back to article Australian wasps threaten another passenger plane, with help from COVID-19

Australian wasps have once again brought a passenger aircraft to the brink of peril. As The Register reported in 2016, the city of Brisbane's airport is adjacent to some mangrove swamps that are a favorite home of Sceliphron laetum – aka the "mud dauber wasp", so named for its penchant for building nests of mud. In 2013, some …

  1. Pascal Monett Silver badge

    Incredibly delicate technology

    The amount of things that must be checked to ensure that any airplane can fly is mind-boggling.

    Kudos to the eagle-eyed crewmember who spotted that tiny detail.

    1. Richard 12 Silver badge

      Re: Incredibly delicate technology

      Not quite so eagle eyed as "actually trained at all".

      The covers have a big, brightly coloured dangling tag so you can see them from very far away.

      1. seven of five

        Re: Incredibly delicate technology

        Exactly:

        big, red, "REMOVE BEFORE FLIGHT". Can be seen from hundreds of metres away, and around a hundred at night - not, that it tends to be significantly dark on the apron anyway. Even if it would have been dark, pre flight check has to be carried out with a flashlight.

        1. Neil Barnes Silver badge

          Re: Incredibly delicate technology

          One does wonder how the pilot missed the big REMOVE BEFORE FLIGHT tags on his preflight inspection... I don't know how they manage these things, but perhaps there is (or could be) some sort of plugboard into which all the removed tags must be inserted to give a green light when they're all in?

          (Curiously, I saw a paraglider harness only yesterday which had a big red strap marked in large letters 'INSERT BEFORE FLIGHT' which struck me as kind of not quite right (not that it shouldn't be inserted, but that the warning was somehow wrong))

          1. Richard 12 Silver badge

            Re: Incredibly delicate technology

            The strap shows a big red thing when it's not properly inserted.

            Once you insert it, you can't see the red and everything is peachy.

            1. Neil Barnes Silver badge

              Re: Incredibly delicate technology

              You might not be able to see it - it's the strap that goes from the seat centre to the two chest straps - but any observer can.

          2. david 12 Silver badge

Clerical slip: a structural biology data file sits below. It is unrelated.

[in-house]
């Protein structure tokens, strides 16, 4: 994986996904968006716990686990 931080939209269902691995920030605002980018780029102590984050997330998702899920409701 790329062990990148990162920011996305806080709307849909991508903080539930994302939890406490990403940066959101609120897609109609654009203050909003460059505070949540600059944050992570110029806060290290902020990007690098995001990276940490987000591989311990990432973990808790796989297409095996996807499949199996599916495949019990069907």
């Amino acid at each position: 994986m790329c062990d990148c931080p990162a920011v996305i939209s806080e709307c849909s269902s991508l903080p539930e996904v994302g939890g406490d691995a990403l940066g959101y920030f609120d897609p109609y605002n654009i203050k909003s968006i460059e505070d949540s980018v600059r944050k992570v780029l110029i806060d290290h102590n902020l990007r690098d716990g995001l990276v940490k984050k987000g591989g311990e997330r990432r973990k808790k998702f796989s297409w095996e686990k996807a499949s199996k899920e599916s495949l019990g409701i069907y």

Re: Incredibly delicate technology

            There was a hang-glider that took off from Byron Bay, from the dunes over the ocean, with tourist strapped in as dual, and the pilot fell out into the ocean. Had missed that 'strap in' item because he was interrupted in the pre-flight checklist. Passenger continued and landed in the sea. No injury to passenger and only a broken arm for pilot.

            A known problem with medical and aviation checklists. A checklist becomes learned like a song, with each item following the previous item, but you can still keep in beat.while silently skipping some notes.

            1. Neil Barnes Silver badge

              Re: Incredibly delicate technology

              Yes. You are taught that if the checklist is interrupted the you start again at the beginning.

              In the UK we are taught a mnemonic which - rather ironically - I can never remember, even after flying nearly twenty years... but I make sure I do the same things in the same order every time before I fly.

              The pilot and passenger in the case you mention were both very lucky.

              1. EricB123 Silver badge

                Re: Incredibly delicate technology

                ... And then there is the mnemonic for learning the resistor color code.

                1. Neil Barnes Silver badge

                  Re: Incredibly delicate technology

                  Black brown red orange yellow green blue violet grey white? The problem I've always found is that the mnemonic is no easier to remember than the represented values... with the possible exception of Richard of York gave battle in vain, which was drummed into me at a very early age.

                  To be fair colour coding has kinda dropped out of use with SM components.

            2. An_Old_Dog Silver badge

              Checklists and Procedure Interruptions

              I had an IT job in which we had printed checklists of things to be done to each workstation we installed. I quickly learned the value of these when I became so familiar with them that I started doing them "in my head" ... and began occasionally missing steps. When I saw I'd been screwing up, I went straight back to using the paper checklists.

              During college, I worked for a music store doing the grunt work of loading, transporting, and unloading pianos and organs. My work partner and I quickly developed a routine. On one job, we had delivered a new piano, and had loaded up the customer's older piano, which was taken as a trade in. The customer's young son helpfully carried the old piano bench outside and up the ramp into our truck. This interrupted our standard procedure, but we dealt with it. Afterward, we climbed out of the delivery truck, stowed the ramp, closed and locked the rear doors, climbed into the cab, and drove away. Our route took us off a level road and onto a steep downhill road. As we turned onto the downhill road, there was a horrible crashing sound from the back of the back of the truck.

              We looked at each other and simultaneously yelled, "I thought YOU tied the piano in!"